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Materials Sciences project to test the strength of eggshells and arches / Hands-on science STEM experiment

In this week's spotlight: a materials sciences family experiment and science fair project that asks you to rethink what you know about eggs. Are they fragile? Or are they strong? If you've ever accidentally stuck your finger through one in the kitchen, you may think you know the answer! But the shape of an egg can support a surprising amount of mass. It is a shape, in fact, that can be found in architecture. How much mass can eggshells hold? Put it to the test with a hands-on science experiment that lets you see how much mass you can stack on top of a set of eggs before they crack.


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From creating systems to desalinate water using solar energy to growing rooftop gardens to increase food supply and regulate building temperature, environmental engineers tackle all kinds of problems and innovate new solutions to help create a more sustainable world. Students and classes can explore environmental engineering with a range of hands-on science projects.

Environmental Engineering / rooftop gardens

Talk with your students about environmental engineering and help them see how many different challenges there are that engineers can tackle by brainstorming and testing solutions. The engineering design process can help students visualize how to work on a project, step by step!

This week (April 13-19) is National Environmental Education Week (EE Week). Sponsored by Samsung, this year's EE Week celebrates the theme Greening STEM: Engineering a Sustainable World and encourages students in all grades to learn more about the ways in which engineering can be used to develop sustainable solutions.

On the EE Week website, teachers will find a plethora of resources and tools for use with students, all of which celebrate the ways in which environmental engineers tackle real-world challenges as they "make, move, and improve" the world around them. The downloadable Educator Toolkit: Engineering a Sustainable World highlights a collection of environmental engineering science projects from various online science, technology, engineering, and math (STEM) sites. Suggestions for environmental engineering projects in areas of Biomimicry, Sustainable Energy & Design, Recycling & Reusable Materials, and Environmental Conservation are listed by grade to make it easy for teachers to locate projects relevant to their classes.

Science Buddies is proud to have projects included in this resource to support and encourage teachers to integrate hands-on environmental engineering lessons and activities in the classroom. In addition to project summaries, the resource includes an infographic and an overview of games and apps related to environmental engineering.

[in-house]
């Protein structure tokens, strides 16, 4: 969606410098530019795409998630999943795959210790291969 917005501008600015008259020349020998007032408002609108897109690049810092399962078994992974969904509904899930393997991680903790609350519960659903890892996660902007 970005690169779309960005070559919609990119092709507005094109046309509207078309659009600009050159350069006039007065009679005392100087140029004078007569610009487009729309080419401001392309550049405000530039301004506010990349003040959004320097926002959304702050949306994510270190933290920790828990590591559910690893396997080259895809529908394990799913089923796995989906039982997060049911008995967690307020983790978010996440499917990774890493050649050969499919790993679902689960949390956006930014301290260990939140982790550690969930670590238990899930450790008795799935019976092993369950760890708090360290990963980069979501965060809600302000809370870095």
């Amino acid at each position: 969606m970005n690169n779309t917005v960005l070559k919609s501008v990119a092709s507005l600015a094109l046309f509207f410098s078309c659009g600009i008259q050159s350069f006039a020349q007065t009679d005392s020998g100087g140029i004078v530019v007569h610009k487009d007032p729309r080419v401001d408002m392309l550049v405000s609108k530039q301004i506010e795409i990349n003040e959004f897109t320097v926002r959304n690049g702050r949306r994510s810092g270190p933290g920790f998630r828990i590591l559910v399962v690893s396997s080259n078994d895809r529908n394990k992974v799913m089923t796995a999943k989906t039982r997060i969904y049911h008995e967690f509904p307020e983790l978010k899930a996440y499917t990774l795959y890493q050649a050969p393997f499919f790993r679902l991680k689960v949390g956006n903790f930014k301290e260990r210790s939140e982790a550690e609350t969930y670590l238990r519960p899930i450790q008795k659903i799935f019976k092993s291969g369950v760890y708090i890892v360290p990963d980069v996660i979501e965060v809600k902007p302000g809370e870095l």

Exploring Green Engineering

Students interested in environmental engineering, or teachers and parents looking to find projects that can be adapted for in-class or at-home science learning, can explore further in projects like these:

 

Laura F.

Above: Laura with her display board for a project she did on bacteria and water bottles. Read Laura's story in the Science Buddies in Action area.

Science Buddies is always excited to hear about and share a student's success with a school, home, or science fair project. Our Science Buddies in Action stories acknowledge the hard work students do on their science, technology, engineering, and math (STEM) projects and also show teachers, parents, and other students what is possible with student science. Student science is broad, can be driven by individual interests, and can parallel the kinds of projects that are being carried out by scientists today. Volcanoes are fun, but there is so much more that students can do, question, test, and explore with hands-on science.

A few years ago, we shared a story about Laura Fulton, a student who had been curious about what kind of water bottle she should take with her to dance class to get the best protection against bacteria.

Laura's microbiology project was a wonderful example of a student exploring a science question that was related to a passion or hobby. As a dancer, Laura was curious about the water bottle she carried to class—so she turned her interest into a winning science project.

Today, Laura is one of twenty finalists in the Microsoft YouthSpark Challenge for Change global competition. Laura's project for the challenge is called Science for Success, a project through which Laura is working to encourage girls to enjoy science and explore STEM careers.

To see a video summarizing Laura's project and to learn more, visit her project website. Public voting for finalists runs April 15-22.

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